Agricultural Retailers' & Farmers' Perspective: Findings from an Exploratory Study on Conservation Practices in AgricultureAuthors: Dr. Lourival Carmo Monaco Neto, Postdoctoral Research Associate
Dr. Allan W. Gray, Executive Director and Professor
Dr. Luciano Castro, International Affiliated Professor
Dr. Brady Brewer, Associate Director for Scholarship & Engagement and Assistant Professor

The idea of sustainability, in all of its forms, in the food and agricultural chains is not new, but it has recently gained a great deal of attention. One of the most important aspects of being sustainable is the adoption of agricultural conservation practices. By conservation practices, we mean practices such as nutrient management, 4R nutrient stewardship, reduced tillage, strip-till or no-till, cover crops, more diverse crop rotations, water management and other practices in the same vein. These practices play a critical role in reducing input use, improving soil health, enhancing water quality, sequestering carbon and reducing other greenhouse gas emissions. However, despite many of these practices showing promise in also reducing production costs and enhancing yields, adoption rates remain stubbornly low, ultimately limiting the desired sustainability impacts of these practices.

A study developed by Purdue University’s Center for Food and Agricultural Business and The Nature Conservancy sought to understand both agricultural retailers’ and farmers’ views and actions regarding conservation practices. The objective of this study was to explore the opportunities and challenges both farmers and agricultural retailers face in planning and adopting conservation practices. A key focus was to evaluate the role of agricultural retailers in fostering conservation practice adoption by farmers. The study also explored the potential for a business model for sustainability services that complemented the agricultural retailers’ current business model to better compete and maintain relevance in supporting the current and future conservation needs of their farmer customers.

This research was conducted by holding focus groups with different retail companies and their customers in different territories (Indiana, Ohio, Michigan, Illinois, Iowa and Nebraska). The idea behind the methodological choice of talking to both agricultural retailers and their customers was to explore the potential similarities or disparities between the two critical perspectives when conservation practice adoption is considered.

Many different and important insights were drawn from these conversations, such as:

  • Retailers’ willingness to take the leadership role on conservation practice adoption – Farmers seem to be the ones demanding these practices, but retailers can provide equipment, supplies, technical advice and record keeping, and financial and evaluation assistance to ensure profitability and success. They can become the trusted advisors for sustainability and conservation practices.
  • Creating evidence about conservation practice ROI – It is clear that farmers are willing to adopt conservation practices if it can be proven to them that there is some benefit from doing so. Other agents in the agricultural value chain need to be able to prove these practices are truly beneficial to farmers, the economy, the environment and society as a whole. Retailers, NGOs, universities and government agencies are some of the agents that should seek to provide this proof to farmers and retailers, as well as prove the value of these practices to society.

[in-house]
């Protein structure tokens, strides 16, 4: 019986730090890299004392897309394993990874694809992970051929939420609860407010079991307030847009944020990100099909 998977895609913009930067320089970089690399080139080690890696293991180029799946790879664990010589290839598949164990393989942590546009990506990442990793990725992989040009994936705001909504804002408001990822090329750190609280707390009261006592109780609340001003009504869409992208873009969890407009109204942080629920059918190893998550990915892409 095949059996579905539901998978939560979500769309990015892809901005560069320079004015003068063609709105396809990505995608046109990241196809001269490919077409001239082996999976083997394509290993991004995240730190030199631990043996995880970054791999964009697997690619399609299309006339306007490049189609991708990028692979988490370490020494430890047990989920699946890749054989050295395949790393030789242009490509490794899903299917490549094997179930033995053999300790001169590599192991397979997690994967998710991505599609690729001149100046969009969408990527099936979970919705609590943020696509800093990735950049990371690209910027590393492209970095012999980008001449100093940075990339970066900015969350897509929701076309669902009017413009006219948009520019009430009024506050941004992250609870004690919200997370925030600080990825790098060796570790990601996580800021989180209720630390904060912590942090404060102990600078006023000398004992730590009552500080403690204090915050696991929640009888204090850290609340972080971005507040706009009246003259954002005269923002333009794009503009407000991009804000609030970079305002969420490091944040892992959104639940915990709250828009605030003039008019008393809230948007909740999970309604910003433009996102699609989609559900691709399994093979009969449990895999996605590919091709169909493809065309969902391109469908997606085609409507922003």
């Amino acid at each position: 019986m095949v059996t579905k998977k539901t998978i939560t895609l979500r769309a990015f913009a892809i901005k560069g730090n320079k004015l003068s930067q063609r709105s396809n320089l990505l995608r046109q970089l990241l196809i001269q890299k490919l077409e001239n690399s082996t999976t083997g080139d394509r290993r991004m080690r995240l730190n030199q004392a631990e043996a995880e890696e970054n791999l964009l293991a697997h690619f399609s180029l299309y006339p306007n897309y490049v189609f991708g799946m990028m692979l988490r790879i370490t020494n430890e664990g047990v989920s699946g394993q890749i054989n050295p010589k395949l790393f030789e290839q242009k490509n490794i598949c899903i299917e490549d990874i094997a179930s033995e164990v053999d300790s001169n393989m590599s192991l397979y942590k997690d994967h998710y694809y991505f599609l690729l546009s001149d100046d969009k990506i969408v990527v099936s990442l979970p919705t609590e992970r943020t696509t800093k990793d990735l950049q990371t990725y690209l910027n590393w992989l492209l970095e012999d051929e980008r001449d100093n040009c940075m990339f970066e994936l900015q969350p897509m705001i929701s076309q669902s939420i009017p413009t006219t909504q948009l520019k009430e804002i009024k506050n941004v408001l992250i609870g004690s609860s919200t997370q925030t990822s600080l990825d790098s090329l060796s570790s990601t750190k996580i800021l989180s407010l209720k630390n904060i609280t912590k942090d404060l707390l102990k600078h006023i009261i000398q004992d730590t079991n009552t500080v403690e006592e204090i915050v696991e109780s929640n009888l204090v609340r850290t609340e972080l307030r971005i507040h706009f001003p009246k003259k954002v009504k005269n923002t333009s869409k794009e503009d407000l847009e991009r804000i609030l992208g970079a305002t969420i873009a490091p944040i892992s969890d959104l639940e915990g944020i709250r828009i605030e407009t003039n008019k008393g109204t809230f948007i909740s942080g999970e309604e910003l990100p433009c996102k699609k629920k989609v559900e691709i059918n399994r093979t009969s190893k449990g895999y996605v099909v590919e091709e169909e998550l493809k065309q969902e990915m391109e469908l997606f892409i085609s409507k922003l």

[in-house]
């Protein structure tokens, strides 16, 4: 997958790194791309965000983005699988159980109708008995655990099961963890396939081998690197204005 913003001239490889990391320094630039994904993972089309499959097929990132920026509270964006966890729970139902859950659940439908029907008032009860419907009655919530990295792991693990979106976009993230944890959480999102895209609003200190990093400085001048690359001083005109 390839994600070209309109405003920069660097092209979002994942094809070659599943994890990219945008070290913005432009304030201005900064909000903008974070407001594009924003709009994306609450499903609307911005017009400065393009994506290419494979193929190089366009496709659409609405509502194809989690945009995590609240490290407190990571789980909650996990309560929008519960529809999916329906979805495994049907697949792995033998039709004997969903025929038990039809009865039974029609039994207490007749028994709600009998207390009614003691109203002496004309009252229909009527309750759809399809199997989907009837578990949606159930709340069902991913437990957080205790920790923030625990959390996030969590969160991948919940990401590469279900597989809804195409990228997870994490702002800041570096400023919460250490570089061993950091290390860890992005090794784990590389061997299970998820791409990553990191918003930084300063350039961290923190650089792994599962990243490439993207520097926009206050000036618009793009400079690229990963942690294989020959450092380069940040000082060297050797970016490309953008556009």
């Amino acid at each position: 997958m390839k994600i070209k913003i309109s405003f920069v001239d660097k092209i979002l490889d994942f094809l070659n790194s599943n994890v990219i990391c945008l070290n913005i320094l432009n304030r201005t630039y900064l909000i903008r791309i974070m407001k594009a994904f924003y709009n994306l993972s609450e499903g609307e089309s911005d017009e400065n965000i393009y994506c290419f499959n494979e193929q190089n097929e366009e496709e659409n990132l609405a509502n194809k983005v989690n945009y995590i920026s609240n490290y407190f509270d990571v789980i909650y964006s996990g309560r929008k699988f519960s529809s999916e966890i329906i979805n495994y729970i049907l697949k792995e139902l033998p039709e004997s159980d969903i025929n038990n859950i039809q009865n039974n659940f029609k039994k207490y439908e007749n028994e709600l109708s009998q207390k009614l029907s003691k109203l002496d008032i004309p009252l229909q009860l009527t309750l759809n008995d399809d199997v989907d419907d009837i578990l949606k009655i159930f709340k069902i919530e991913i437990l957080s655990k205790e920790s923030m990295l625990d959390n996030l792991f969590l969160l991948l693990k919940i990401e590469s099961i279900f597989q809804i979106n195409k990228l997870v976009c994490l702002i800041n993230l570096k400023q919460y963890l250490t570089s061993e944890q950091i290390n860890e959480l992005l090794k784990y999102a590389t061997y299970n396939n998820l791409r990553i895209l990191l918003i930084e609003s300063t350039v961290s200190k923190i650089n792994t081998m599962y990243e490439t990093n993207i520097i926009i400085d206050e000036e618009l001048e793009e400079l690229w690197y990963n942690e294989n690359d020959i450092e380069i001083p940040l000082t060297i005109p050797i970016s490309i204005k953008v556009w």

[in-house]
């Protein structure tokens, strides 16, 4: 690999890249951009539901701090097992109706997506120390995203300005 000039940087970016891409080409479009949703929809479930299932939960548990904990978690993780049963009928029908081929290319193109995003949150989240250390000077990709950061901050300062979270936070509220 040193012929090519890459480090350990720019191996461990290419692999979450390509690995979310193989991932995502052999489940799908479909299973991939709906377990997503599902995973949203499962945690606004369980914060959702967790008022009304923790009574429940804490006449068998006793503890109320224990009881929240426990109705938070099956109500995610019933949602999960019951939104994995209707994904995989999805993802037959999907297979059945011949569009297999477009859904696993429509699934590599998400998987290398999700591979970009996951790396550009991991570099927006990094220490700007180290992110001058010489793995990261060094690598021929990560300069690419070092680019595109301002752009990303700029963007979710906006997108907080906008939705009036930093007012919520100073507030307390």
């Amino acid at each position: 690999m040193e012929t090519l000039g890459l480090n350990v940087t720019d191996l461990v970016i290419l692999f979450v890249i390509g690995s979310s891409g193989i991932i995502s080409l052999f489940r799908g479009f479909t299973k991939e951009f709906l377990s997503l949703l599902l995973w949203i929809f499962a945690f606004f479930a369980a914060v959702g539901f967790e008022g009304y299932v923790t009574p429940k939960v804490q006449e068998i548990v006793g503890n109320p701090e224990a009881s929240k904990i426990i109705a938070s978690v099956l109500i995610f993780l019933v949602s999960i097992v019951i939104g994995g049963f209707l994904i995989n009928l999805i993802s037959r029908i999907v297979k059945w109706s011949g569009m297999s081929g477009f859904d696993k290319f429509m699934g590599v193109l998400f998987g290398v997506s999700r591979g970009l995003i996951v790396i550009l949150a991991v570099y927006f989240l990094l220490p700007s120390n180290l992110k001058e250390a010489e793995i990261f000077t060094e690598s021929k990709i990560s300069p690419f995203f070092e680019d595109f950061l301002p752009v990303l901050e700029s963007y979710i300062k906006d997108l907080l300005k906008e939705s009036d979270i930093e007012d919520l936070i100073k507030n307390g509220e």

• Communication challenge: Conservatives or modern agriculture – There is clearly a barrier to conservation practice adoption when it comes to farmers’ and retailers’ perceptions on them. This means there are some farmers who are set in their ways of how they have been doing things for years or the ways they were taught by their predecessors. It is crucial to be able to change some of the existing bias toward what conservation means and what the results are of their adoption or non-adoption. The future will demand more sustainable food systems, and the value chain will have to adapt.
  • Critical gap: Who is benefiting and who is paying? Is there a chance practices will be compensated? Supply chain opportunities and regulations – It is extremely important to understand who is benefiting from the use of conversation practices on American farms and to be able to clearly articulate this message to all stakeholders involved. On the flip side, we know someone will pay for these practices, even if this means investing in their development, proving they are beneficial or making them available to farmers. The most important aspect to consider is that there is value to be created, captured and shared across the value chain and society as a whole.
  • Finding the influencers – If there is intent to stimulate the conservation practice adoption, it is important to understand if local retailer partners fit more of a challenger or follower profile. For the first group, the incentive should be to help them with technology and knowledge to reach the farmer more effectively. In areas prevalent with followers, either an effort to transform a follower into a challenger or a focus on getting farmers interested in these practices should be put into place, ultimately demanding specific information, products and services from their retailers.

These are simply a few of the many valuable takeaways found from the research conducted for this study. To learn more, view the recording of a webinar by the Purdue University Center for Food and Agricultural Business and The Nature Conservancy focused on the need and development of the study, additional insights learned and possible implications. Check it out here!